Trans student success prompts new policies
By Maria-Josee Martinez
Humber’s Centre for Human Rights, Equity & Diversity hosted a presentation this Thursday called “Working with Trans* Students in the Postsecondary Environment.”
This event, dedicated to the transgender community, covered topics about equal rights, demographics and awareness.
Cynthia Petersen, a partner at the law firm Sack Goldblatt Mitchell LLP., was the main presenter.
Petersen, who has been advocating for the LGBT community for many years, spoke about her work with post-secondary transgender students, and how she helps them succeed.
“I’m really glad Humber did this because I think all post-secondary institutions, colleges and universities should be doing this kind of training,” said Petersen.
She spoke about the importance of self-identification and rights for trans students.
They deserve to be treated like individuals both in college and the workplace, she said.
In February, Humber College introduced a new Gender Diversity policy, the contents of which were part of the discussion on Thursday.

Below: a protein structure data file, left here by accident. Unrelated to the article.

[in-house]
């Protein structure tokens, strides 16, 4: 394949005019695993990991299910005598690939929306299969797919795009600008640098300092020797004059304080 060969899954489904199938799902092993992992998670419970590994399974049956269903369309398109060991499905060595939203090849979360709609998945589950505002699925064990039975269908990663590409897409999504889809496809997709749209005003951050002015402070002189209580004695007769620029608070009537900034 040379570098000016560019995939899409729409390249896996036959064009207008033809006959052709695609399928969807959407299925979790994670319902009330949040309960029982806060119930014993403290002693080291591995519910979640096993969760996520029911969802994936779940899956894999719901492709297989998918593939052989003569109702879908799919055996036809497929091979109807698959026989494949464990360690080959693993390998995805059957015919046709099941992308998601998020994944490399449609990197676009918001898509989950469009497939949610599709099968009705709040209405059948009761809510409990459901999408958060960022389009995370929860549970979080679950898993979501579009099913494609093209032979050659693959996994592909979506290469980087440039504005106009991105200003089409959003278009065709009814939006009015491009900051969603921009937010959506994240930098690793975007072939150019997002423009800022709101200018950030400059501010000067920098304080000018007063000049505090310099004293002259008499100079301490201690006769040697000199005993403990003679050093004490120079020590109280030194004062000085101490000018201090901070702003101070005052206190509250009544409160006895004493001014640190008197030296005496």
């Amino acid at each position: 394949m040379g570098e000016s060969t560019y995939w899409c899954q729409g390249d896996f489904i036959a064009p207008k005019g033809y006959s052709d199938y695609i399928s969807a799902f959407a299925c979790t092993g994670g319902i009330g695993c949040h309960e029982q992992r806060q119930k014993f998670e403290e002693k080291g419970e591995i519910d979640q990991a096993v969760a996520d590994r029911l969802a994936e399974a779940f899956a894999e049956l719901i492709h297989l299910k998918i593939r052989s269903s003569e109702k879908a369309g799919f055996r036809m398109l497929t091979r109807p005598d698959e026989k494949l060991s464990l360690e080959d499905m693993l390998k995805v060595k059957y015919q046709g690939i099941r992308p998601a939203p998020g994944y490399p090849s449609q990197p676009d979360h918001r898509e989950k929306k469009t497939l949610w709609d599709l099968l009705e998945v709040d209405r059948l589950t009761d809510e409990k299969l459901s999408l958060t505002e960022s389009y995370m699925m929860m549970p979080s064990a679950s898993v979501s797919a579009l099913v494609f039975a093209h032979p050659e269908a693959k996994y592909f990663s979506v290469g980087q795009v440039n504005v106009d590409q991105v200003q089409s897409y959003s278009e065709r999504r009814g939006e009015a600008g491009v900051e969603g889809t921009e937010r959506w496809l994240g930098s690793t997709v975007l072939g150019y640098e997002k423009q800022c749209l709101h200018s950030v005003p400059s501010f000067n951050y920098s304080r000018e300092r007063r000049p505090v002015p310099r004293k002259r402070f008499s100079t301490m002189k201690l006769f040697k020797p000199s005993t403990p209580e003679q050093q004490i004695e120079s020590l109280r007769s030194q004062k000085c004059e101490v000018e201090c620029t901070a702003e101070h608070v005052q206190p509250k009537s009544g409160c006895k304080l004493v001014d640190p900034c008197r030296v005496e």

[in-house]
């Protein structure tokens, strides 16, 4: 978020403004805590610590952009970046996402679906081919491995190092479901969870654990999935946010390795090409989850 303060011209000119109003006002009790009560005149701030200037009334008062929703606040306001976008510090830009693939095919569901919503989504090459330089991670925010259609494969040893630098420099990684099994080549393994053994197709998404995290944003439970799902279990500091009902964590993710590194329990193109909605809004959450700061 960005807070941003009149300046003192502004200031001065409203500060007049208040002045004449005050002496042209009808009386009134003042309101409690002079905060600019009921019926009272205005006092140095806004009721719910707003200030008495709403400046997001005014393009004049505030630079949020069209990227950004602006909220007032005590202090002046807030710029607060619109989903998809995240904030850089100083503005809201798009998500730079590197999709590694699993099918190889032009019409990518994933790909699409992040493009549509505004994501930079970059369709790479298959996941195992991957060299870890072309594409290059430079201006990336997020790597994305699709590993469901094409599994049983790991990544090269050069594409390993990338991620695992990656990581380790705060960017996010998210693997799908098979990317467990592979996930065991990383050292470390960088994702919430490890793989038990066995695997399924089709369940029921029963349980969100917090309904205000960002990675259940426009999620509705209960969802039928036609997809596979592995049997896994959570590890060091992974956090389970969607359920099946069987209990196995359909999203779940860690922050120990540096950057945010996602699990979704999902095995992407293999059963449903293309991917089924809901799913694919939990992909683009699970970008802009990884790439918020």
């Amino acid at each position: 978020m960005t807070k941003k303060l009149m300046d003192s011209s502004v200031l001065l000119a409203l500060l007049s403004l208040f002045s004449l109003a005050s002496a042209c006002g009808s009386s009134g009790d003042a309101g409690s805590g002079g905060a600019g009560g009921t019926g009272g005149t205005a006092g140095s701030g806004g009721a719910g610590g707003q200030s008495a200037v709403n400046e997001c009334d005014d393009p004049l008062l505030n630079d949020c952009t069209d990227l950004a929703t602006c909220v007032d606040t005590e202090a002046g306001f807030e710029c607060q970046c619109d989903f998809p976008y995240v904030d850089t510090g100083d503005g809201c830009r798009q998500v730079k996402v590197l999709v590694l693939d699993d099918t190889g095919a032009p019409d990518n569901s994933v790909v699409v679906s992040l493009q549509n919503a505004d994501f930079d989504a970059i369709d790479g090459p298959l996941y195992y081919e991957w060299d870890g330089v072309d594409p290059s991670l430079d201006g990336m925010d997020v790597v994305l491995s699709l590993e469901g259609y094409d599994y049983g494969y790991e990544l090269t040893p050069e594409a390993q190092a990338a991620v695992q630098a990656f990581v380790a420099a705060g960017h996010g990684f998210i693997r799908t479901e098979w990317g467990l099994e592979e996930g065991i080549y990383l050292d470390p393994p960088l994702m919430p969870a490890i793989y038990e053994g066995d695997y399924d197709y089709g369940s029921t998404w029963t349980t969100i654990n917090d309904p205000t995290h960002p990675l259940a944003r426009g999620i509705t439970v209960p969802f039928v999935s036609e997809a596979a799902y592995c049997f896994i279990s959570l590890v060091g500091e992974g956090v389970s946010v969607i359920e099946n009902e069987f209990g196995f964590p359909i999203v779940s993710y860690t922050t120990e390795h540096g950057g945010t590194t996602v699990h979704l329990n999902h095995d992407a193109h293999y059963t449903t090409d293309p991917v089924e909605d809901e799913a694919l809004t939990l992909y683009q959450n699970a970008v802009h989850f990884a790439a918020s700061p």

Maureen Carnegie, the co-chair of Gender & Sexual Diversity Committee, said they are proud to initiate the gender policy.
“This gender policy affects everyone in the Humber community,” she said.
“I’m really glad Humber did this because I think all post-secondary institutions, colleges and universities should be doing this kind of training” – Petersen
Part of the new policy includes gender-inclusive language and all-gender bathrooms and change-rooms.
“I think it was incredibly important that Human Rights Equity and Diversity brought Cynthia into the college community because it helps people understand what the policy means, and raises awareness around trans issues,” said Carnegie.
The lecture also focused on the harassment and discrimination transgendered people go through on a daily basis.
According to a 2015 study in the Journal of Sex Research, recent estimates suggest that 1 in 200 Ontario adults may be trans, but an estimated 30 per cent of them were living their lives in their birth gender.
“When I spoke to some of my trans friends and clients about what they think would be really important, they all said education,” said Petersen.